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Sep 1, 2021
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High viral load found in lungs of patients who died from COVID-19

Scientists at New York University collected pathogen samples taken from the lungs of 589 patients with severe COVID-19 who were connected to a ventilator. The researchers also identified a separate subgroup of 142 patients who underwent bronchoscopy to clear the airways to determine the number of viral particles in the lungs and the possible presence of secondary infections.

It turned out that in the deceased patients, the viral load in the lower respiratory tract was about ten times higher compared to the number of SARS-CoV-2 particles in those who survived. There was also no indication that the virus could force the immune system to attack its own tissues. But at the same time, all deceased patients have an average of 50% reduced production of proteins, which are part of the immune response aimed at “remembering” pathogens.

“Our results show that the body’s inability to cope with the large number of viruses infecting the lungs is largely responsible for the deaths from COVID-19. If we can identify the source of this problem, it will allow us to find an effective treatment aimed at strengthening the body’s own defenses, ”the authors of the study said.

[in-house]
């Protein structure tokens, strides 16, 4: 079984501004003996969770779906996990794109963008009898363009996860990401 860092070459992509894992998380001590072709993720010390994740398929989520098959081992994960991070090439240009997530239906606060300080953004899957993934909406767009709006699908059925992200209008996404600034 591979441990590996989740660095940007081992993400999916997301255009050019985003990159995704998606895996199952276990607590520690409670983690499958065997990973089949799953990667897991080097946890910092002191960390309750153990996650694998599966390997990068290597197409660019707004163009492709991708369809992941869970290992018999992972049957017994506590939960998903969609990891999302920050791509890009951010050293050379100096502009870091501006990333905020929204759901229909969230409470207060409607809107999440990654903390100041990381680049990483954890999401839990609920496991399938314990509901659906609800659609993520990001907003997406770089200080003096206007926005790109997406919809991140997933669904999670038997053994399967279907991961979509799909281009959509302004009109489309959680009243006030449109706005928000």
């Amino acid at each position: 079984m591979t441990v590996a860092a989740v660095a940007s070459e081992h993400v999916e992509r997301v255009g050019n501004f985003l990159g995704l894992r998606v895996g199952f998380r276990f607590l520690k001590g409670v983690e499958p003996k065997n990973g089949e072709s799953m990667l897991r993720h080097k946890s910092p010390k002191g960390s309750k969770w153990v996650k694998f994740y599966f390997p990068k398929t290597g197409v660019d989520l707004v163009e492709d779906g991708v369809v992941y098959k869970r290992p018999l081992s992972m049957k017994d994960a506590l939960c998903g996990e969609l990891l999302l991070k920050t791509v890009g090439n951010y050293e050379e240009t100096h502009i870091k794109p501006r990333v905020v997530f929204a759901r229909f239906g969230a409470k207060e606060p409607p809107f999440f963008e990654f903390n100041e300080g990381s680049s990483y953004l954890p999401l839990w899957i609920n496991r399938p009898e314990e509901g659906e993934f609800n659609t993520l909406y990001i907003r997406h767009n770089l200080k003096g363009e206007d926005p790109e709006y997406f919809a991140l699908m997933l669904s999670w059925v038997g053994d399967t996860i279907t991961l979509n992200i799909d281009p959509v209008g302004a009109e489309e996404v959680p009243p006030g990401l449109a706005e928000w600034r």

At the same time, scientists did not find any evidence that the cause of the death could be an associated bacterial infection, but it may have been associated with the use of antibiotics at an early stage of treatment.

Earlier, scientists from the UK have assessed the volume and feasibility of taking antibiotics for patients with COVID-19. Among the 49,000 hospitalized patients included in the analysis, at least 85% received one or more antibiotics during inpatient treatment, of which 37% received these drugs before hospitalization.

The biggest discovery was that bacterial infections in patients with COVID-19 were quite rare and were not specific to the coronavirus. As a rule, these were common nosocomial infections, and cases of secondary infection were detected mainly in patients of the intensive care unit and not earlier than 48 hours after hospitalization.


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